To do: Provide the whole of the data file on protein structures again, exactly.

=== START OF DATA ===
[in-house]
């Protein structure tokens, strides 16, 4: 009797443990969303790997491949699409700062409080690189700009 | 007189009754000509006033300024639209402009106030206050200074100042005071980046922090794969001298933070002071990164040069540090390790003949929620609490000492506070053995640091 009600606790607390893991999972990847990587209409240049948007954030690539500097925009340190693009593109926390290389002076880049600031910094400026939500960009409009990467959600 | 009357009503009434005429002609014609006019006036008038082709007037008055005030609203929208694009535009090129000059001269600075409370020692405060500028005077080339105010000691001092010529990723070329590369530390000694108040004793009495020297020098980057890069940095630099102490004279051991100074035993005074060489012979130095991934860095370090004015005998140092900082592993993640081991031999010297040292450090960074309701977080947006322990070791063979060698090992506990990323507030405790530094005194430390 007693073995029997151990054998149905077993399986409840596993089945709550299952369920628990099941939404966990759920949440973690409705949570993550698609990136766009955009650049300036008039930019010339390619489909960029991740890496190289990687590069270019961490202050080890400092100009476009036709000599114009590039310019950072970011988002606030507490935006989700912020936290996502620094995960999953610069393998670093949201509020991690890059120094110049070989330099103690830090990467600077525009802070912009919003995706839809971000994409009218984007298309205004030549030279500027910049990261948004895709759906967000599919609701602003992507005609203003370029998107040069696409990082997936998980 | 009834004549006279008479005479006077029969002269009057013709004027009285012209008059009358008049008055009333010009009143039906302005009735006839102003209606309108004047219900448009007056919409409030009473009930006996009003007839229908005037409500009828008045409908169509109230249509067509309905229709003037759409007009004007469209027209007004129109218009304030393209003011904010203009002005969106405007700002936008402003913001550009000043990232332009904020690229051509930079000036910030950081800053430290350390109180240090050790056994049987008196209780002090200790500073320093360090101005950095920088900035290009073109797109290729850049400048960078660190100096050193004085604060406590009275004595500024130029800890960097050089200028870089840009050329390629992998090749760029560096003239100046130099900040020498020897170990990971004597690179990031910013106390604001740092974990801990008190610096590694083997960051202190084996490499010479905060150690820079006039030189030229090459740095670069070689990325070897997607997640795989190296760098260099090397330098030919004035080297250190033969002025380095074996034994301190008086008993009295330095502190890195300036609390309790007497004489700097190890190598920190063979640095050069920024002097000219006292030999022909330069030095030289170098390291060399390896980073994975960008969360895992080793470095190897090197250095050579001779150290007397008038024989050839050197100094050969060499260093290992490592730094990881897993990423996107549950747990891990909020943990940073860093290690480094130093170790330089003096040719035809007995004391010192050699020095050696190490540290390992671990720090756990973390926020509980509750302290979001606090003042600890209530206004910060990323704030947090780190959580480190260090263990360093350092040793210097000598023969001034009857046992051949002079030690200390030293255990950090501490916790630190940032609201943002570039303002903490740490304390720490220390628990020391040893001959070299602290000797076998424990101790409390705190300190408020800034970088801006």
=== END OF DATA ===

[in-house]
């Protein structure tokens, strides 16, 4: 009797443990969303790997491949699409700062409080690189700009 | 007189009754000509006033300024639209402009106030206050200074100042005071980046922090794969001298933070002071990164040069540090390790003949929620609490000492506070053995640091 009600606790607390893991999972990847990587209409240049948007954030690539500097925009340190693009593109926390290389002076880049600031910094400026939500960009409009990467959600 | 009357009503009434005429002609014609006019006036008038082709007037008055005030609203929208694009535009090129000059001269600075409370020692405060500028005077080339105010000691001092010529990723070329590369530390000694108040004793009495020297020098980057890069940095630099102490004279051991100074035993005074060489012979130095991934860095370090004015005998140092900082592993993640081991031999010297040292450090960074309701977080947006322990070791063979060698090992506990990323507030405790530094005194430390 007693073995029997151990054998149905077993399986409840596993089945709550299952369920628990099941939404966990759920949440973690409705949570993550698609990136766009955009650049300036008039930019010339390619489909960029991740890496190289990687590069270019961490202050080890400092100009476009036709000599114009590039310019950072970011988002606030507490935006989700912020936290996502620094995960999953610069393998670093949201509020991690890059120094110049070989330099103690830090990467600077525009802070912009919003995706839809971000994409009218984007298309205004030549030279500027910049990261948004895709759906967000599919609701602003992507005609203003370029998107040069696409990082997936998980 | 009834004549006279008479005479006077029969002269009057013709004027009285012209008059009358008049008055009333010009009143039906302005009735006839102003209606309108004047219900448009007056919409409030009473009930006996009003007839229908005037409500009828008045409908169509109230249509067509309905229709003037759409007009004007469209027209007004129109218009304030393209003011904010203009002005969106405007700002936008402003913001550009000043990232332009904020690229051509930079000036910030950081800053430290350390109180240090050790056994049987008196209780002090200790500073320093360090101005950095920088900035290009073109797109290729850049400048960078660190100096050193004085604060406590009275004595500024130029800890960097050089200028870089840009050329390629992998090749760029560096003239100046130099900040020498020897170990990971004597690179990031910013106390604001740092974990801990008190610096590694083997960051202190084996490499010479905060150690820079006039030189030229090459740095670069070689990325070897997607997640795989190296760098260099090397330098030919004035080297250190033969002025380095074996034994301190008086008993009295330095502190890195300036609390309790007497004489700097190890190598920190063979640095050069920024002097000219006292030999022909330069030095030289170098390291060399390896980073994975960008969360895992080793470095190897090197250095050579001779150290007397008038024989050839050197100094050969060499260093290992490592730094990881897993990423996107549950747990891990909020943990940073860093290690480094130093170790330089003096040719035809007995004391010192050699020095050696190490540290390992671990720090756990973390926020509980509750302290979001606090003042600890209530206004910060990323704030947090780190959580480190260090263990360093350092040793210097000598023969001034009857046992051949002079030690200390030293255990950090501490916790630190940032609201943002570039303002903490740490304390720490220390628990020391040893001959070299602290000797076998424990101790409390705190300190408020800034970088801006």